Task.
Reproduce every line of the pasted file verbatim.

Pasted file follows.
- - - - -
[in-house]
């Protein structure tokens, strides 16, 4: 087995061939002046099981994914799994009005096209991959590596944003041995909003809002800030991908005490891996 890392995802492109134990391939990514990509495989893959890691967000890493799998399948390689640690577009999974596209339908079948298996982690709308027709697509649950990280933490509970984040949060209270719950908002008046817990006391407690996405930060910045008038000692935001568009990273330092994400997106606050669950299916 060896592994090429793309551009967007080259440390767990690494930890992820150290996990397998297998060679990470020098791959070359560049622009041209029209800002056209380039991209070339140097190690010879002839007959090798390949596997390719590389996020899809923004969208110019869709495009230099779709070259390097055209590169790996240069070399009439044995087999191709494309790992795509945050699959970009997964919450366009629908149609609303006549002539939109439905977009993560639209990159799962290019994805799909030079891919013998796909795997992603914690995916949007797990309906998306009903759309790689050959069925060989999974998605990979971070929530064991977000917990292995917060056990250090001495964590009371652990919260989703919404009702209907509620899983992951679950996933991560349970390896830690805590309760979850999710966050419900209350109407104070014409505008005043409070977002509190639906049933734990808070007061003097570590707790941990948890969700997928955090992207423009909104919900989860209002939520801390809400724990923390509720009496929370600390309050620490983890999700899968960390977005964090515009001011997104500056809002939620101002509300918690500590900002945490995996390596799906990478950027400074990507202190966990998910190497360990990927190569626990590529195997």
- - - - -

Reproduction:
[in-house]
């Protein structure tokens, strides 16, 4: 087995061939002046099981994914799994009005096209991959590596944003041995909003809002800030991908005490891996 890392995802492109134990391939990514990509495989893959890691967000890493799998399948390689640690577009999974596209339908079948298996982690709308027709697509649950990280933490509970984040949060209270719950908002008046817990006391407690996405930060910045008038000692935001568009990273330092994400997106606050669950299916 060896592994090429793309551009967007080259440390767990690494930890992820150290996990397998297998060679990470020098791959070359560049622009041209029209800002056209380039991209070339140097190690010879002839007959090798390949596997390719590389996020899809923004969208110019869709495009230099779709070259390097055209590169790996240069070399009439044995087999191709494309790992795509945050699959970009997964919450366009629908149609609303006549002539939109439905977009993560639209990159799962290019994805799909030079891919013998796909795997992603914690995916949007797990309906998306009903759309790689050959069925060989999974998605990979971070929530064991977000917990292995917060056990250090001495964590009371652990919260989703919404009702209907509620899983992951679950996933991560349970390896830690805590309760979850999710966050419900209350109407104070014409505008005043409070977002509190639906049933734990808070007061003097570590707790941990948890969700997928955090992207423009909104919900989860209002939520801390809400724990923390509720009496929370600390309050620490983890999700899968960390977005964090515009001011997104500056809002939620101002509300918690500590900002945490995996390596799906990478950027400074990507202190966990998910190497360990990927190569626990590529195997």